Real-world effectiveness may not reflect trial efficacy for HER2-targeted agents
medwireNews: Women receiving first-line pertuzumab or second-line trastuzumab emtansine (T-DM1) for HER2-positive metastatic breast cancer have lower than expected survival times in clinical practice when compared with pivotal trials, researchers report.
Writing in JAMA Oncology, Josee-Lyne Ethier (Queen’s University, Kingston, Ontario, Canada) and co-authors suggest that the “differences in outcome likely reflect differences in patient population and previous lines of therapy in routine practice.”
Ethier and team found that median overall survival (OS) was 43 months in their real-world cohort of 795 women (median age 57 years) who received pertuzumab for first-line metastatic treatment between December 2013 and December 2017.
They note that women in this cohort, identified from the Ontario Cancer Registry, were similar to those in the CLEOPATRA study, in that they had not received prior trastuzumab for metastatic disease or within 12 months in the neoadjuvant setting.
Yet median OS in CLEOPATRA was substantially longer, at 57 months.
In addition, median time on pertuzumab, which the researchers say can be used as a surrogate for progression-free survival (PFS), was 14 months in in the current analysis, whereas median PFS in CLEOPATRA was 19 months.
They also note that each 10-year increase in age in the Ontario cohort was associated with a significant 30% increased risk for death, while receiving pertuzumab within 3 months of diagnosis – which may reflect de novo metastases – was associated with a 45% lower risk for death compared with a wait of more than 48 months.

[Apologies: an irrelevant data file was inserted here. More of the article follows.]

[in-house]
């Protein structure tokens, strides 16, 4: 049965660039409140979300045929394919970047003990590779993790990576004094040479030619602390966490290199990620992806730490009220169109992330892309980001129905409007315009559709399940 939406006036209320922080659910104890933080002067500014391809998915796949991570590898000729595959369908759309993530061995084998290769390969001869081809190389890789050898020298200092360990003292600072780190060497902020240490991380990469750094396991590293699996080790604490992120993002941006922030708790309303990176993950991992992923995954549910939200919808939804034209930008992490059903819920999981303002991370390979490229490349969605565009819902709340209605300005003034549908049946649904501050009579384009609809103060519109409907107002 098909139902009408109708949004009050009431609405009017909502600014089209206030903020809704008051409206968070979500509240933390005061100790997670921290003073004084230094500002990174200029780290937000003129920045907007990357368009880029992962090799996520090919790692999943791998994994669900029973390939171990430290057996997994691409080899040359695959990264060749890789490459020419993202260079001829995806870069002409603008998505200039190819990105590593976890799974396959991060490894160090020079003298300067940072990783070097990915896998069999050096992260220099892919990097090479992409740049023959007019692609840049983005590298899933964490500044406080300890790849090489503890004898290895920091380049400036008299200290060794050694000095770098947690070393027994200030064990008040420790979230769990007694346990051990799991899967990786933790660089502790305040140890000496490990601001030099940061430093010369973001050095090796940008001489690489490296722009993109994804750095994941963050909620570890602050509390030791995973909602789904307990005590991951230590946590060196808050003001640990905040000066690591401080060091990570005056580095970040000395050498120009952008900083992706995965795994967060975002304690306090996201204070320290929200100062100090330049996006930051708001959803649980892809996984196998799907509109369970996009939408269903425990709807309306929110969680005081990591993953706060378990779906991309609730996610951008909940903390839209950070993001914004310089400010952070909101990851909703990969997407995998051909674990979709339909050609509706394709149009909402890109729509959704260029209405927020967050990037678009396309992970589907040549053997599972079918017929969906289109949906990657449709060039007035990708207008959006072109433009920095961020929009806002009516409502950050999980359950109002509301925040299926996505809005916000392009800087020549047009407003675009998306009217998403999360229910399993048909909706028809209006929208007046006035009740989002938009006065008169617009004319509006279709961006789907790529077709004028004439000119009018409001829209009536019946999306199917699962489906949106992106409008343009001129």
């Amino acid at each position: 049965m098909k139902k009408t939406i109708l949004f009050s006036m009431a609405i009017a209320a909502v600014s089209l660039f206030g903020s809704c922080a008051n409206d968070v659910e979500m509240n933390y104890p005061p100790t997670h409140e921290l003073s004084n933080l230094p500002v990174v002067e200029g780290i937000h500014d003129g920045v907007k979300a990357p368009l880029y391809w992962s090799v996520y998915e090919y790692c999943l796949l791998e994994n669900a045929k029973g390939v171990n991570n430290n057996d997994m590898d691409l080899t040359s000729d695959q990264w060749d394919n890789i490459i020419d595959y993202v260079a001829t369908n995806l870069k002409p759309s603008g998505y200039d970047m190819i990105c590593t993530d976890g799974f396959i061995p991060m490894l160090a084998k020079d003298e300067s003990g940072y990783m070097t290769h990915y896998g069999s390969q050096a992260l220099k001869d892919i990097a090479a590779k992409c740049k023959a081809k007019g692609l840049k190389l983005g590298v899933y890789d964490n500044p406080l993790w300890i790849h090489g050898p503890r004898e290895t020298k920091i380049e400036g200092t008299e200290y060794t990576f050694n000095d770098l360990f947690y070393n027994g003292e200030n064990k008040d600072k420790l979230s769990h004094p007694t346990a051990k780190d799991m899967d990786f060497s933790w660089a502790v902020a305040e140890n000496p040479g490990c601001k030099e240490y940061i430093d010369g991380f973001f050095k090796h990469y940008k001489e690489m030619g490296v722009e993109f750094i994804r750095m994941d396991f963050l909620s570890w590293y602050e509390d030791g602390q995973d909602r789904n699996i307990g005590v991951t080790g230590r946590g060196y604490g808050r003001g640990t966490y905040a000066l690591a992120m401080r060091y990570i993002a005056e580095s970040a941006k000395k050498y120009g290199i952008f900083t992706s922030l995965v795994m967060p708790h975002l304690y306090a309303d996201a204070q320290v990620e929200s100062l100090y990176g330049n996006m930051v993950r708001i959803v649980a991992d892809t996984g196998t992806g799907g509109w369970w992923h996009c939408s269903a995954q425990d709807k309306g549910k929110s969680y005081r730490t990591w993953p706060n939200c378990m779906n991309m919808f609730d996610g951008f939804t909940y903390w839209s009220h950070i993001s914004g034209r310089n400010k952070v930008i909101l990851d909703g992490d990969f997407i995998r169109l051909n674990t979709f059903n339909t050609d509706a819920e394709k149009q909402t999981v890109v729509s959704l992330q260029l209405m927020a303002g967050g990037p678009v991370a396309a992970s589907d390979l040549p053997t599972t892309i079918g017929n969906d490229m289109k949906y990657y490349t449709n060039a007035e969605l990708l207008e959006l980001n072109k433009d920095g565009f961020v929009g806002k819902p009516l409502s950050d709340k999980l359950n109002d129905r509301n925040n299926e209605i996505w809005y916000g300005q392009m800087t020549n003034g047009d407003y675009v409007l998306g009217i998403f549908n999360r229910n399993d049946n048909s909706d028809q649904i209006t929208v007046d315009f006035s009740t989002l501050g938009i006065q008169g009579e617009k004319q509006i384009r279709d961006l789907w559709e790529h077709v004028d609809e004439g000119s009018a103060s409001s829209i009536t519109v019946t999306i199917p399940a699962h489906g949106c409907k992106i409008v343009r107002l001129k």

And when the investigators adjusted the median age of their participants to 54 years, to approximate a population closer to that of CLEOPATRA, they found that the median OS was 53 months.
They say: “This exploratory analysis suggests that the observed efficacy-effectiveness gap in outcomes of treatment with pertuzumab is largely driven by differences in patient age between routine practice and the clinical trial.”
Ethier et al also looked at data for 506 individuals who received T-DM1, the majority of whom had received prior treatment with trastuzumab in the metastatic setting either alone (34.6%) or in combination with pertuzumab (63.8%).
The median OS in this group was 15 months and the median time on treatment was 4 months. However, the researchers found that median OS was significantly shorter for patients with versus without prior pertuzumab treatment, at 12 and 19 months, respectively.
By comparison, median OS in the experimental arm of the EMILIA trial was 30 months, but Ethier and team note that at the time of that trial, “pertuzumab was not approved for use in the metastatic setting.”
They comment: “This suggests that results from EMILIA may not be fully generalizable to current practice where standard of care includes treatment with first-line pertuzumab because patients with prior receipt of pertuzumab had shorter time on treatment and survival compared with the pertuzumab-naive subgroup.”
In spite of this, the authors stress that their “findings do not invalidate the results of large randomized clinical trials such as CLEOPATRA and EMILIA. Rather, they reflect outcomes associated with use of novel drugs in real-word circumstances.”
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